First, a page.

Taiwan, an island, is separated from the mainland of South China by the 100-mile-wide Taiwan Strait in the Pacific Ocean and is the seat of the Republic of China government (ROC). The capital of Taiwan is Taipei and other major cities include Kaohsiung, Tainan, Taichong, and Chilung. The languages spoken are the Mandarin, Fujianese (Amoy), and Hakka dialects. Religions on the island include Confucianism, Taoism, Buddhism, and Christianity.
THE ECONOMY OF TAIWAN
The 1990s have been a time of change and achievement for Taiwan. Politically, Taiwan has undergone a dramatic transition from an authoritarian government to a true democracy and on the economic front, Taiwan has continued to prosper. For the past 20 years, Taiwan has had one of the fastest growing and most dynamic economies in the world. With over $80 billion US in foreign capital reserves, an average growth rate of 7.8 percent between 1986 and 1996, and a per capita gross domestic product (GDP) of $15,000, Taiwan has become a powerhouse in the global economy.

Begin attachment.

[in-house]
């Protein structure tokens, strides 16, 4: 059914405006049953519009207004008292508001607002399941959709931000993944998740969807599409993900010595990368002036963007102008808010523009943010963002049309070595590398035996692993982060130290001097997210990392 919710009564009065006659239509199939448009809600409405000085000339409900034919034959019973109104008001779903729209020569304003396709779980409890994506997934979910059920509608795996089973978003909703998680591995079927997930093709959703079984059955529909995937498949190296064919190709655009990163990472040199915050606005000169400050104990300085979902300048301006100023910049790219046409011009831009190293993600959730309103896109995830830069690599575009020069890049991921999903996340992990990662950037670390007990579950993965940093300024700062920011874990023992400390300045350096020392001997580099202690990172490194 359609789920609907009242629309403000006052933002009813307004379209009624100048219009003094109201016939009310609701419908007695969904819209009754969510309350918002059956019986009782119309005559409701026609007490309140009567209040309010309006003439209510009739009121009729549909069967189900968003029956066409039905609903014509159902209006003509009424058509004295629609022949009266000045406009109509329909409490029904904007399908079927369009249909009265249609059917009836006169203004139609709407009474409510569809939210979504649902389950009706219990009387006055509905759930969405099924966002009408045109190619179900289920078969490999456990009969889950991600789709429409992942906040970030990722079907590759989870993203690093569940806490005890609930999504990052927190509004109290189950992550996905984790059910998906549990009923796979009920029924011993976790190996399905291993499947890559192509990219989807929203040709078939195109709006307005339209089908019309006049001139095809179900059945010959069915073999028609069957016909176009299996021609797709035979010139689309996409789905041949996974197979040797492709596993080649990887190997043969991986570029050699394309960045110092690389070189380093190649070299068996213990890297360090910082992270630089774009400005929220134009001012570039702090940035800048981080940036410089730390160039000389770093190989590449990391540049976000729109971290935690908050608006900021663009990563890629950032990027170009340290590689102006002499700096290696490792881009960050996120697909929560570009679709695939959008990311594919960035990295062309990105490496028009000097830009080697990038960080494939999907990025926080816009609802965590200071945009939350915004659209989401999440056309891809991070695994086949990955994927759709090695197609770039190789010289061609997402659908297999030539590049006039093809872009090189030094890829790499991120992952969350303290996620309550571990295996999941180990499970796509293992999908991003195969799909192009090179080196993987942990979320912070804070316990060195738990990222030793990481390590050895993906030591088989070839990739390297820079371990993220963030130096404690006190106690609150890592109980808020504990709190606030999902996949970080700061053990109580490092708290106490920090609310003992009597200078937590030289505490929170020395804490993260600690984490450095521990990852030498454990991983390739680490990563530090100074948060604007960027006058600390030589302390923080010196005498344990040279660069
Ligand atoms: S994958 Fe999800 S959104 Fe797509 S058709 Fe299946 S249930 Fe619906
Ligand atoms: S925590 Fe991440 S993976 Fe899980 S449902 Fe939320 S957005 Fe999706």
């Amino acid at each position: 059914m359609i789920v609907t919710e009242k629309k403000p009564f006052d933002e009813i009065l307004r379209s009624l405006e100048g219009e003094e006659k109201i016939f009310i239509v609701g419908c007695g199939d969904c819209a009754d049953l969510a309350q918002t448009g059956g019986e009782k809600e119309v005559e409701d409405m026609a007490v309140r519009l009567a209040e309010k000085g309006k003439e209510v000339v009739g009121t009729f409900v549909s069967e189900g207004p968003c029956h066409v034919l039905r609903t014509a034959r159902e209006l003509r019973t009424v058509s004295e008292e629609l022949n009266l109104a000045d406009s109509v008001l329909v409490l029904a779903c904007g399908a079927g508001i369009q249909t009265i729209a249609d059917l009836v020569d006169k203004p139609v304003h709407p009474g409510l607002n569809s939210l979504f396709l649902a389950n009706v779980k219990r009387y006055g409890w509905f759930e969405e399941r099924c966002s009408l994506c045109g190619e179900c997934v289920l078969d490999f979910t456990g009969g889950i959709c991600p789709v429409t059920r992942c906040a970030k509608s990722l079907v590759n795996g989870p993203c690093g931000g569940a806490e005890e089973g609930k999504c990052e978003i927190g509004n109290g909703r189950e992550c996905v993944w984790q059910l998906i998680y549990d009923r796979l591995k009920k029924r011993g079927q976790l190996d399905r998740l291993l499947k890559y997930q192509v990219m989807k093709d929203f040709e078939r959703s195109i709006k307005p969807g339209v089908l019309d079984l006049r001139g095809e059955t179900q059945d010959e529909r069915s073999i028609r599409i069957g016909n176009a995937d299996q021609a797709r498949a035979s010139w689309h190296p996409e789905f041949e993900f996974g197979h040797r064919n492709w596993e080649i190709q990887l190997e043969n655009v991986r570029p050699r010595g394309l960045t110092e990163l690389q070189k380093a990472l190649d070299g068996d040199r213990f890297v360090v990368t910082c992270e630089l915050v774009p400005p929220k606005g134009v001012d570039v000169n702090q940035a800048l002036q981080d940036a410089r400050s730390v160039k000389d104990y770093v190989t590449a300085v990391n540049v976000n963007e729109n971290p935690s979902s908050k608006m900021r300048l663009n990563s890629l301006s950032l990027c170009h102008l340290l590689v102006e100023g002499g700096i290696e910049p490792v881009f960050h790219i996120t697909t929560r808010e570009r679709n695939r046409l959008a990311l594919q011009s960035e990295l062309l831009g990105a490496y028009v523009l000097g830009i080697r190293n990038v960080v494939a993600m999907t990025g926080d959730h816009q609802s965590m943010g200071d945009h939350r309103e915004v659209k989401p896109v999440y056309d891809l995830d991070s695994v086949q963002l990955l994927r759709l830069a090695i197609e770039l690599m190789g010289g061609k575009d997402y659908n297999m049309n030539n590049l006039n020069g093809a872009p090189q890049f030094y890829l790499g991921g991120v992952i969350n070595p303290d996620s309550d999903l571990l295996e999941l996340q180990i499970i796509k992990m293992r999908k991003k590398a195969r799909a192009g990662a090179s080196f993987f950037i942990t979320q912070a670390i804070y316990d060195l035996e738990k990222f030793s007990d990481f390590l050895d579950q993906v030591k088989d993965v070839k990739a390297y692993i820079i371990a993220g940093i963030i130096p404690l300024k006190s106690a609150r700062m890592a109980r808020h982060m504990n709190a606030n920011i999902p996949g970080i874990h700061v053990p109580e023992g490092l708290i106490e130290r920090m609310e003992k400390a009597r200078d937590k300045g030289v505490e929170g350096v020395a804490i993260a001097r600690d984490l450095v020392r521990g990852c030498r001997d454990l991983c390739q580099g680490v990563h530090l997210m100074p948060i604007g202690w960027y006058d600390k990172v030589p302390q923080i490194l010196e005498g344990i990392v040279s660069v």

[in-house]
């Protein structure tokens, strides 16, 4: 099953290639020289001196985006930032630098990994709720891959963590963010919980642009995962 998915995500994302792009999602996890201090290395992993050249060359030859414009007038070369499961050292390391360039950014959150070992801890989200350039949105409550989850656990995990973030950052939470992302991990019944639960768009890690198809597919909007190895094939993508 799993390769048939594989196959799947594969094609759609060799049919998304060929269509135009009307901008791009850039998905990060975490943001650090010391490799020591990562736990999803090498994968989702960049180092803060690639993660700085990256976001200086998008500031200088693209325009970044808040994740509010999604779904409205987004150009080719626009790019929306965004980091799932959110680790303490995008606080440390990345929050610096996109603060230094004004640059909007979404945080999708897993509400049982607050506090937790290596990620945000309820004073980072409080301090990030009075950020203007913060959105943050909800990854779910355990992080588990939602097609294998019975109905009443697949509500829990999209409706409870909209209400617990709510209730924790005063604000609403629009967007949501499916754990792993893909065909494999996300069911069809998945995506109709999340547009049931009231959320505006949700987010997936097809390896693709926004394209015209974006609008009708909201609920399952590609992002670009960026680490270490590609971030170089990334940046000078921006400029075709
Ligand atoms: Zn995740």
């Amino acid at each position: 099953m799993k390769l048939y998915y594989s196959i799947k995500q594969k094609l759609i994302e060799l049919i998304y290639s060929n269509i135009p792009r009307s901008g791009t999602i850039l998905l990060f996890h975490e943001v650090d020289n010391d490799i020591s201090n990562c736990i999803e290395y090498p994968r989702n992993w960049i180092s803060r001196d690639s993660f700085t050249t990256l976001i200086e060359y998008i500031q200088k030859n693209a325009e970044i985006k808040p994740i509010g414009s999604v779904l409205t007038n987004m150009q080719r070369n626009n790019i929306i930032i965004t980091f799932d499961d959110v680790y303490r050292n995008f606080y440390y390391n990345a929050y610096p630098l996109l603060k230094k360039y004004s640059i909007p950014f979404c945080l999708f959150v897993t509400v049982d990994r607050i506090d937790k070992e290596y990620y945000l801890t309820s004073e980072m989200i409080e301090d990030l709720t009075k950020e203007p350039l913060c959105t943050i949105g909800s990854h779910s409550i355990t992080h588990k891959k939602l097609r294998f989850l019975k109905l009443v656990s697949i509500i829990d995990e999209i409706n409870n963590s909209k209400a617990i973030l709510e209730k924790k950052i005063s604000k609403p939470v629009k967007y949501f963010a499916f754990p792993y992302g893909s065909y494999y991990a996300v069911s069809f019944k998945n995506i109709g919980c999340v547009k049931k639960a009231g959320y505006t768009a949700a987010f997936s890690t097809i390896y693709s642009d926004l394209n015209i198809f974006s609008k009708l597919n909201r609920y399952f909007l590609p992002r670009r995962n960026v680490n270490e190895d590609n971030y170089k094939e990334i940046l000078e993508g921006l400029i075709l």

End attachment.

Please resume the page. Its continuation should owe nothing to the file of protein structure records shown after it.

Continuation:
1 Its remarkable success comes after five decades of hard work and sound economic management that have transformed Taiwan from an underdeveloped agricultural island to a leading producer of high-technology goods. Helping to spur this extraordinary growth during the last two decades were supportive U.S. policies that began with the 1979 Taiwan Relations Act (TRA). It maintained Taiwan's preferential trade status when formal diplomatic relations were severed in favor of the People's Republic of China (PRC). In 1979, Taiwan's economy was rapidly expanding and was beginning to fully integrate into the new global economy. It exported $5.6 billion to the United States and had $7 billion in foreign exchange reserves.
2 Taiwan produced a variety of products, specializing in textiles, consumer goods, and petrochemicals. U.S. corporations were beginning to invest heavily in...